In the United Kingdom, "aluminum" is spoken with an additional vowel sound when compared with its pronunciation in the United States. Citizens of the UK normally pronounce it as "ah-loo-MIN-ee-um," while most American English speakers would say "ah-LOO-mi-num."
While most UK and US English speakers will speak with very different accents and using different idioms, there are several words whose pronunciation, word stress and/or syllabification varies markedly between UK and US dialects.
Such words include: "schedule" (UK "SHED-joo-el," US "SKED-joo-el"), "herb" (UK "HERB," US "ERB"), "privacy" (UK "PRiV-ah-see," US "PRAIV-ah-see"), "advertisement" (UK "ad-VERT-iz-mint," US "AD-vert-ais-mint"), and "garage" (UK "GAY-raj," US "guh-RAJ").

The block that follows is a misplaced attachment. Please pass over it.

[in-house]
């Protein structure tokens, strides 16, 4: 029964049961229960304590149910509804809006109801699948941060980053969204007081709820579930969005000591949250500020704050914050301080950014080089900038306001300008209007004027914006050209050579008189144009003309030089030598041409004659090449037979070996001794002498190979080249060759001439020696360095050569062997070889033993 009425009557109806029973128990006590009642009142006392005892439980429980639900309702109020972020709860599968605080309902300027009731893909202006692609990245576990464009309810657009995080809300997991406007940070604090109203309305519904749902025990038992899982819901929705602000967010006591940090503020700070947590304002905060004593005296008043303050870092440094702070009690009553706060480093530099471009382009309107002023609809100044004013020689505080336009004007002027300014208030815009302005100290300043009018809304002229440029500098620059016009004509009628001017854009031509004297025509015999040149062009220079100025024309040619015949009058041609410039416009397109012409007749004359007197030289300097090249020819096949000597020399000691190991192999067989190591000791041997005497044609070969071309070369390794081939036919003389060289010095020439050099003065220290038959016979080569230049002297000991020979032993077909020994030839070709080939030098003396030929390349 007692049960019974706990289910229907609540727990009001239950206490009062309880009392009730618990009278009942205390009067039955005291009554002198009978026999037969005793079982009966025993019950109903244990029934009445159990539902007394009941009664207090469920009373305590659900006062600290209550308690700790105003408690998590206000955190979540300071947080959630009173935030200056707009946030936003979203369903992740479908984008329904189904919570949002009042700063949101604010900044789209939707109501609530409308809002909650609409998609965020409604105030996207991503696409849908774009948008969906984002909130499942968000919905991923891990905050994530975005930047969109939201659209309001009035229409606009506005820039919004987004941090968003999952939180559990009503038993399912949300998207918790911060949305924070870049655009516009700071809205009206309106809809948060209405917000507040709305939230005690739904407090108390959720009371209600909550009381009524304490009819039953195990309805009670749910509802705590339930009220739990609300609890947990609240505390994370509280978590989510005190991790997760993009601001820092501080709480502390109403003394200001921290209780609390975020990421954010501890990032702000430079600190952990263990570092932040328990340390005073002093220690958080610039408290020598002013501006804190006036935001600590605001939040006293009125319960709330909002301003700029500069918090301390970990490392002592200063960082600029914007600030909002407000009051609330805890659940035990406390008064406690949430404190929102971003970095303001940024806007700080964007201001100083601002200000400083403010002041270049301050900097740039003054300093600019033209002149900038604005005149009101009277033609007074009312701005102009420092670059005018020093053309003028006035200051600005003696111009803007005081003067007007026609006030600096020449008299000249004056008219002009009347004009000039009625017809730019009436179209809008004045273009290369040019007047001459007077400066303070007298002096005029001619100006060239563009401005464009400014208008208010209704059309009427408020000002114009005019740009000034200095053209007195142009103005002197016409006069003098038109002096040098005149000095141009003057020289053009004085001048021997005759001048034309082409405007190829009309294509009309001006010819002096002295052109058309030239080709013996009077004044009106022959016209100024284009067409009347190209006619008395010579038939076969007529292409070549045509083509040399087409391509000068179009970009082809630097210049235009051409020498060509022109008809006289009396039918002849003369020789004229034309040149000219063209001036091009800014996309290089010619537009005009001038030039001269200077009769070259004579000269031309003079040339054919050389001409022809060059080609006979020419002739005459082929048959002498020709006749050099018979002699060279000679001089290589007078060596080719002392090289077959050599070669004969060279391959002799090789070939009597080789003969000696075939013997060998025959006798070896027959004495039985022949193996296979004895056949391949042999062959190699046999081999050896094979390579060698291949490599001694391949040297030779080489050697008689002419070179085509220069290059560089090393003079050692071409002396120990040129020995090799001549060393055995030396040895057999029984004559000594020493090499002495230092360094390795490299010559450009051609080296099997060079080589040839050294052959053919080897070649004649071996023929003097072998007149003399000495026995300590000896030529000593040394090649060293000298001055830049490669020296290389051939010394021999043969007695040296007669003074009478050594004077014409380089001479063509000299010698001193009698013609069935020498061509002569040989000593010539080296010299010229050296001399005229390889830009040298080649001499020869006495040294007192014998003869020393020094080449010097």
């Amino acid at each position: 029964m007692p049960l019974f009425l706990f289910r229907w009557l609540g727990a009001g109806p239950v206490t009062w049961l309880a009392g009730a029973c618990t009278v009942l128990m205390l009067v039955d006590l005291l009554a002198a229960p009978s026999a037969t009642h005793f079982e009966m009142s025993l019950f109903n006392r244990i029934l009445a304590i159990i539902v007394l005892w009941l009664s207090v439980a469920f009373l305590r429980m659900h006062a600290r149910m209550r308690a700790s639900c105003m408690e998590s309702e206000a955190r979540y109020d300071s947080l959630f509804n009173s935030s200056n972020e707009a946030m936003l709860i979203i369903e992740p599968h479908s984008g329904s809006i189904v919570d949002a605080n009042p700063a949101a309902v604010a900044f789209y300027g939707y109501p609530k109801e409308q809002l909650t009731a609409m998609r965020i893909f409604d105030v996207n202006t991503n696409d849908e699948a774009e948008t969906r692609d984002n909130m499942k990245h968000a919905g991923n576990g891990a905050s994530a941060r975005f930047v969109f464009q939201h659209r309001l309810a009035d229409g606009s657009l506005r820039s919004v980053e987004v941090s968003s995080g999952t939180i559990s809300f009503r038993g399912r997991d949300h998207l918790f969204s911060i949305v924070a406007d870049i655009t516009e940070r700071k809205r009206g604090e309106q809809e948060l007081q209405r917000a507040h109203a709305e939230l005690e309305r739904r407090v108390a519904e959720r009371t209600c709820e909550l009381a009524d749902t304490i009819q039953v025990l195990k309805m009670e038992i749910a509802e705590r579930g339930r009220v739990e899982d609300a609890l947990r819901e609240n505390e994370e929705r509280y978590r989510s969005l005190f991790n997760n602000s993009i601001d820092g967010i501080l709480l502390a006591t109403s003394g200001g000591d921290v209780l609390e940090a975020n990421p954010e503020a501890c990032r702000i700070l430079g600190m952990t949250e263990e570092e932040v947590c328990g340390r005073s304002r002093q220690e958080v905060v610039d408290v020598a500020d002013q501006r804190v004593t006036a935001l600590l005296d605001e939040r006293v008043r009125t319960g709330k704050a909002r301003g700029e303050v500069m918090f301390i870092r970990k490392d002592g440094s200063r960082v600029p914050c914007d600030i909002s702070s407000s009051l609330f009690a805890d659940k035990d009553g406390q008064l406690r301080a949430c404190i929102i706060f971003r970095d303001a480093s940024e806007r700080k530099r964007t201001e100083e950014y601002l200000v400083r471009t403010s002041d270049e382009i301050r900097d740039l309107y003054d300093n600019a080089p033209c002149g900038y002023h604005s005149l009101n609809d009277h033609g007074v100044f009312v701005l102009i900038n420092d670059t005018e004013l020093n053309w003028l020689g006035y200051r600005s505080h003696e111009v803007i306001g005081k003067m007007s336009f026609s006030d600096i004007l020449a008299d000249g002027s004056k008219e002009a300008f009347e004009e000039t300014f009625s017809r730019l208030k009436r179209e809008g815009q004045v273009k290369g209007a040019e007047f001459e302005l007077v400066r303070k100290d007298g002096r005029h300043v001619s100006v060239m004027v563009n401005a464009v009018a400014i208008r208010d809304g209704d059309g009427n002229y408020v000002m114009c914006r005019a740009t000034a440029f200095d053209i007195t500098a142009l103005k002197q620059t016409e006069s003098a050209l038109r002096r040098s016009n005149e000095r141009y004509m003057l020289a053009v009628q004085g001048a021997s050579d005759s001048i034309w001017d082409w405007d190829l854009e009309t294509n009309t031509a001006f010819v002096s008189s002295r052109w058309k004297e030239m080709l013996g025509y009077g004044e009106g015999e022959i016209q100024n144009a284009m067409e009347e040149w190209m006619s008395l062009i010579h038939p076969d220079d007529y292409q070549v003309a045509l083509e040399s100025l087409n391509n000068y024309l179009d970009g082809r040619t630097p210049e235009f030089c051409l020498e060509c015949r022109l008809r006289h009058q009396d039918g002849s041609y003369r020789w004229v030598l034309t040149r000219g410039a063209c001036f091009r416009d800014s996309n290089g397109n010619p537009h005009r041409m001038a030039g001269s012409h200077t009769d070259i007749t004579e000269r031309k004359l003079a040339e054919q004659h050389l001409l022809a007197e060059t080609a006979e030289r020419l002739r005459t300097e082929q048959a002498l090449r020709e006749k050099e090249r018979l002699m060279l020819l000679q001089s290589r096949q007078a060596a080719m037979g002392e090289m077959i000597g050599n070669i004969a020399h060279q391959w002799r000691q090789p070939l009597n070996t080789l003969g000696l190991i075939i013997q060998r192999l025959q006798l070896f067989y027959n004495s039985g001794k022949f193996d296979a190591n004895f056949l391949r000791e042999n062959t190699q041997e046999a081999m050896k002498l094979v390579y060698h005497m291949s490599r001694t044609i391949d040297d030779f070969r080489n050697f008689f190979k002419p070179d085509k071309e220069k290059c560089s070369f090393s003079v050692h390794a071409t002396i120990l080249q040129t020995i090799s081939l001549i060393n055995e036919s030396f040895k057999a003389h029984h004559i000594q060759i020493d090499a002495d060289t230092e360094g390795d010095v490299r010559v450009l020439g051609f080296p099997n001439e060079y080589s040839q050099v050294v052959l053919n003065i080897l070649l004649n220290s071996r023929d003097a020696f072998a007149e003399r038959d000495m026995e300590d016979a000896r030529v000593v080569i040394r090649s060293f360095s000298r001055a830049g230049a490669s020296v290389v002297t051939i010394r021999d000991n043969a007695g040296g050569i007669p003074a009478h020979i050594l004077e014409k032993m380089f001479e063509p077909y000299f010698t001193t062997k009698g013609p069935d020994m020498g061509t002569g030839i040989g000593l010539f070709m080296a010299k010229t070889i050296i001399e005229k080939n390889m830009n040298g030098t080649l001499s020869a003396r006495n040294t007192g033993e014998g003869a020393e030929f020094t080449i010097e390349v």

While it can be tempting to think of a strong difference between US and UK speakers, there is in fact a great variety of speech patterns and regional dialects within these respective countries and their linguistic spheres of influence, which continue to evolve today. Even within the same location, such as the modern cities of Boston or London, distinctions between economic and ethnic strata can result in greatly varying use of idiom, accent and diction. As such, all generalized distinctions between US and UK speech are somewhat oversimplified, and the true picture is much richer and more complex than is generally believed.